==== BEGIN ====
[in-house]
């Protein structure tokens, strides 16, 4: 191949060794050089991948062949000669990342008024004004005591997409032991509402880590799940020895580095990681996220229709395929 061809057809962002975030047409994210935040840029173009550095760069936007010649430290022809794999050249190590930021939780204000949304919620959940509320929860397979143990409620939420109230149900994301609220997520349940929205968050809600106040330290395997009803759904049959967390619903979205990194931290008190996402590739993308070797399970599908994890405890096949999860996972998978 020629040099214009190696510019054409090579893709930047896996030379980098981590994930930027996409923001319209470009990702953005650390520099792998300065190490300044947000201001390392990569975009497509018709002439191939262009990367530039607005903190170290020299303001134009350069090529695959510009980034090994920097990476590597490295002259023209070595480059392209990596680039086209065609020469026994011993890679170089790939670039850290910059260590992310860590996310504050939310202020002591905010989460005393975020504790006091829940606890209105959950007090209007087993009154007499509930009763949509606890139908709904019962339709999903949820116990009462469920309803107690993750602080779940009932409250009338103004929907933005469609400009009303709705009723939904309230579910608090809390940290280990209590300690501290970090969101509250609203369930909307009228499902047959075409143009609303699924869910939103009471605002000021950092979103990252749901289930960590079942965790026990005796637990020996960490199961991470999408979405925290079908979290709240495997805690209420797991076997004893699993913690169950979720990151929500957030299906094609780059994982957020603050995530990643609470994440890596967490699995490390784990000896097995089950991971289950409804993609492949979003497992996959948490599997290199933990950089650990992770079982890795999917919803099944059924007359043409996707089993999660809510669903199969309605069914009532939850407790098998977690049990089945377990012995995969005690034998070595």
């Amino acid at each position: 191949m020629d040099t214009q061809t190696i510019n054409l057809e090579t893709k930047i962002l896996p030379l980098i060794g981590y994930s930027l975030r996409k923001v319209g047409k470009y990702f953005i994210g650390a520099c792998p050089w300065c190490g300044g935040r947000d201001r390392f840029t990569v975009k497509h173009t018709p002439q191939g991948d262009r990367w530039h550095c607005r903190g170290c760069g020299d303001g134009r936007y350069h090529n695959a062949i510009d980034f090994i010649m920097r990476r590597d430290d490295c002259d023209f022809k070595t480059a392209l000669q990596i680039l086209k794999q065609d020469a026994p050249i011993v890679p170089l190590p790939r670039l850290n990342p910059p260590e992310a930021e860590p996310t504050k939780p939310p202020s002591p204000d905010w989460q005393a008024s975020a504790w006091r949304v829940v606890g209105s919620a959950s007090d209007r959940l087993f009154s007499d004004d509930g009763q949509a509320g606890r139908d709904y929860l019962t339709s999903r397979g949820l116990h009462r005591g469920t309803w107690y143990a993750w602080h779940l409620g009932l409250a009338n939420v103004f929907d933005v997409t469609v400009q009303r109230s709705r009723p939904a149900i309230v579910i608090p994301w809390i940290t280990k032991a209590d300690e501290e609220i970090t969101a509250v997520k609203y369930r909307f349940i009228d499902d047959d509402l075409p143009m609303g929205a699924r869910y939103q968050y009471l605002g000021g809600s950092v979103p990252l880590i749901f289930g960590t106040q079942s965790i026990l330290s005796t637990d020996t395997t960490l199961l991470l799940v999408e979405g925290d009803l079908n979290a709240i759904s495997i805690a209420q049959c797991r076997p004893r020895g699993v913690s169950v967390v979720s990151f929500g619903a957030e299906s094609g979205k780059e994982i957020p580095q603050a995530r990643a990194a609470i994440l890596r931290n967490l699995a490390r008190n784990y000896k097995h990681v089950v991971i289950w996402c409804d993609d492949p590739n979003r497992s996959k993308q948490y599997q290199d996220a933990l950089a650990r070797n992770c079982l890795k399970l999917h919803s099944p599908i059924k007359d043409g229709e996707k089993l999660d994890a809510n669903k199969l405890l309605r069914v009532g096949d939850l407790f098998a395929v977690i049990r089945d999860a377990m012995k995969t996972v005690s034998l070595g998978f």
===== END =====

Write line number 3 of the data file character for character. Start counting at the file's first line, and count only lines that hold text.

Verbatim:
């Amino acid at each position: 191949m020629d040099t214009q061809t190696i510019n054409l057809e090579t893709k930047i962002l896996p030379l980098i060794g981590y994930s930027l975030r996409k923001v319209g047409k470009y990702f953005i994210g650390a520099c792998p050089w300065c190490g300044g935040r947000d201001r390392f840029t990569v975009k497509h173009t018709p002439q191939g991948d262009r990367w530039h550095c607005r903190g170290c760069g020299d303001g134009r936007y350069h090529n695959a062949i510009d980034f090994i010649m920097r990476r590597d430290d490295c002259d023209f022809k070595t480059a392209l000669q990596i680039l086209k794999q065609d020469a026994p050249i011993v890679p170089l190590p790939r670039l850290n990342p910059p260590e992310a930021e860590p996310t504050k939780p939310p202020s002591p204000d905010w989460q005393a008024s975020a504790w006091r949304v829940v606890g209105s919620a959950s007090d209007r959940l087993f009154s007499d004004d509930g009763q949509a509320g606890r139908d709904y929860l019962t339709s999903r397979g949820l116990h009462r005591g469920t309803w107690y143990a993750w602080h779940l409620g009932l409250a009338n939420v103004f929907d933005v997409t469609v400009q009303r109230s709705r009723p939904a149900i309230v579910i608090p994301w809390i940290t280990k032991a209590d300690e501290e609220i970090t969101a509250v997520k609203y369930r909307f349940i009228d499902d047959d509402l075409p143009m609303g929205a699924r869910y939103q968050y009471l605002g000021g809600s950092v979103p990252l880590i749901f289930g960590t106040q079942s965790i026990l330290s005796t637990d020996t395997t960490l199961l991470l799940v999408e979405g925290d009803l079908n979290a709240i759904s495997i805690a209420q049959c797991r076997p004893r020895g699993v913690s169950v967390v979720s990151f929500g619903a957030e299906s094609g979205k780059e994982i957020p580095q603050a995530r990643a990194a609470i994440l890596r931290n967490l699995a490390r008190n784990y000896k097995h990681v089950v991971i289950w996402c409804d993609d492949p590739n979003r497992s996959k993308q948490y599997q290199d996220a933990l950089a650990r070797n992770c079982l890795k399970l999917h919803s099944p599908i059924k007359d043409g229709e996707k089993l999660d994890a809510n669903k199969l405890l309605r069914v009532g096949d939850l407790f098998a395929v977690i049990r089945d999860a377990m012995k995969t996972v005690s034998l070595g998978f």